Winner of the 2006 Man Booker Prize, The Inheritance of Loss is a poignant and darkly humorous novel by Kiran Desai.
The novel takes place in a lush, isolated part of India in the northeastern Himalayas. Kalimpong is like the last slice of cake that no one claims, but everyone nibbles before the table is finally cleared. Skirmishes, police actions, and riots are common here as India, England, Bhutan, and Tibet reach for the last dollop of icing.
This is not the India of Thomas L. Friedman- bustling PhD’s processing your tax returns. This India is still processing the remnants of British colonialism.
In Kalimpong, vestiges of the British occupation are everywhere especially at the crumbling home of Judge Patel and his granddaughter, Sai. Sai reads the works of P. G. Wodehouse and James Herriot, and teatime is a carefully observed ritual served by “the cook.” As a retired member of the Indian Civil Service (ICS), the judge is practically a stranger in his own country. At one time, the ICS meant security and respect. Now it is a reminder of an era many would rather forget.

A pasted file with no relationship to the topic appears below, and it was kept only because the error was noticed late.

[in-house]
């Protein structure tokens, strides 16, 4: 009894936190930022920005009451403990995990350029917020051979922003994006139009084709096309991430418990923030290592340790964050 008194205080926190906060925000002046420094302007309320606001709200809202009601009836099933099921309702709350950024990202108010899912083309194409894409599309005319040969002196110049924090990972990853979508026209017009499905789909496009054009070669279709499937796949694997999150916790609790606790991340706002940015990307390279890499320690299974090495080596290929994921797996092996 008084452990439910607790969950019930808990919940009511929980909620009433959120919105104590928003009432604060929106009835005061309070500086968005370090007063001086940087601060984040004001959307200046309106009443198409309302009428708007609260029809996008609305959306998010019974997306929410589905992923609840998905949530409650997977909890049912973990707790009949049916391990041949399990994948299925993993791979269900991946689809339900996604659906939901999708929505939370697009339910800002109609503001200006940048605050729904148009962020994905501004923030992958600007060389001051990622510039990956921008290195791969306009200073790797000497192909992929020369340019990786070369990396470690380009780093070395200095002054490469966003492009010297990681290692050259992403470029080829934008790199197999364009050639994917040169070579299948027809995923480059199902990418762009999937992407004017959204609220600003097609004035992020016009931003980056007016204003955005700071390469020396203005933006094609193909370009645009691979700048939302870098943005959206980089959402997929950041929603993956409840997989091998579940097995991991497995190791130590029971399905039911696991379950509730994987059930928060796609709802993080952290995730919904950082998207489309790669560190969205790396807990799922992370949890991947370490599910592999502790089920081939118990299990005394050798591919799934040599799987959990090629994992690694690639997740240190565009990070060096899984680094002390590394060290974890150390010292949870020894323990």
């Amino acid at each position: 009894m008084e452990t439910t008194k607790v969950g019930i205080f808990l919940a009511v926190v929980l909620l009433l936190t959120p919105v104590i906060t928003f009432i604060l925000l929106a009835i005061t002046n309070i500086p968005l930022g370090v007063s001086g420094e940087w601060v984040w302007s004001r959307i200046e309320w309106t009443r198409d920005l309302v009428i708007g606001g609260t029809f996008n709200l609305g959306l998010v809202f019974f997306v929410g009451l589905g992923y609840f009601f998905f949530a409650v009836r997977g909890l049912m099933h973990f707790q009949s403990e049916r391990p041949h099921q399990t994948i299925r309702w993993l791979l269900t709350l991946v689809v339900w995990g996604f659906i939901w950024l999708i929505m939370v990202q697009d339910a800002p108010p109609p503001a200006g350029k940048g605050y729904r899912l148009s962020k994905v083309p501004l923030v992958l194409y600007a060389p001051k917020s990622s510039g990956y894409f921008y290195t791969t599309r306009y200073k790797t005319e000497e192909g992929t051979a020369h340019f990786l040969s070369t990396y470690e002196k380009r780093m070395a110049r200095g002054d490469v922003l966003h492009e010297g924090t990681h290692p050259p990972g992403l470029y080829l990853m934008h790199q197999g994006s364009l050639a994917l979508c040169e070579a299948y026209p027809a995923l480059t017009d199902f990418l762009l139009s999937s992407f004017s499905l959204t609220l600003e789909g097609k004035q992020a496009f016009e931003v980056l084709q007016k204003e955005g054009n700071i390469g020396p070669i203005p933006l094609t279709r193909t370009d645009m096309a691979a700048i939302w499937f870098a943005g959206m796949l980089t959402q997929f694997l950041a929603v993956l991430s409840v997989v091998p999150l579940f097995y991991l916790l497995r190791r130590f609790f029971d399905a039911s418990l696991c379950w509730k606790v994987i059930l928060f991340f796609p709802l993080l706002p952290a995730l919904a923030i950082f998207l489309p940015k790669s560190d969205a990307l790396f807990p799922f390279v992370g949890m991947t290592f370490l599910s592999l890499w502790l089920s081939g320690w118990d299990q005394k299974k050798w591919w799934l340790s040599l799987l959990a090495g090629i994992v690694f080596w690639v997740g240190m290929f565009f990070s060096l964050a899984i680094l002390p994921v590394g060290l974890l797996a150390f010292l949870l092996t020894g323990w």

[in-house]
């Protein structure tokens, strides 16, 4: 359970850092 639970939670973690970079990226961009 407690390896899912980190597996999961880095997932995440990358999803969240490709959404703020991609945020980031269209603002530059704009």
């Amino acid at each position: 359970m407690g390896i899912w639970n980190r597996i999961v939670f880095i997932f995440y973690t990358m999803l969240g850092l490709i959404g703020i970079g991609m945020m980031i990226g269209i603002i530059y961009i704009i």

On the other side of the globe, the cook’s son is an illegal immigrant in Manhattan. Fearful of deportation, Biju is outrageously exploited by everyone, even (or especially) other immigrants. Like the judge’s father who sought to improve his family’s status by sending his son to England, cook thinks America is his child’s ticket to prosperity. Sadly, Biju finds America as oppressive and class conscious as India.
The fragile tranquility of life in Kalimpong is disrupted by two events, 16-year-old Sai falls in love with her tutor, and civil war breaks out.
As the fighting intensifies, long held beliefs and traditions come under scrutiny. The residents of the mountain community start to question their personal identities. But in Kalimpong, as elsewhere, there is no easy answer to the question, “who am I?”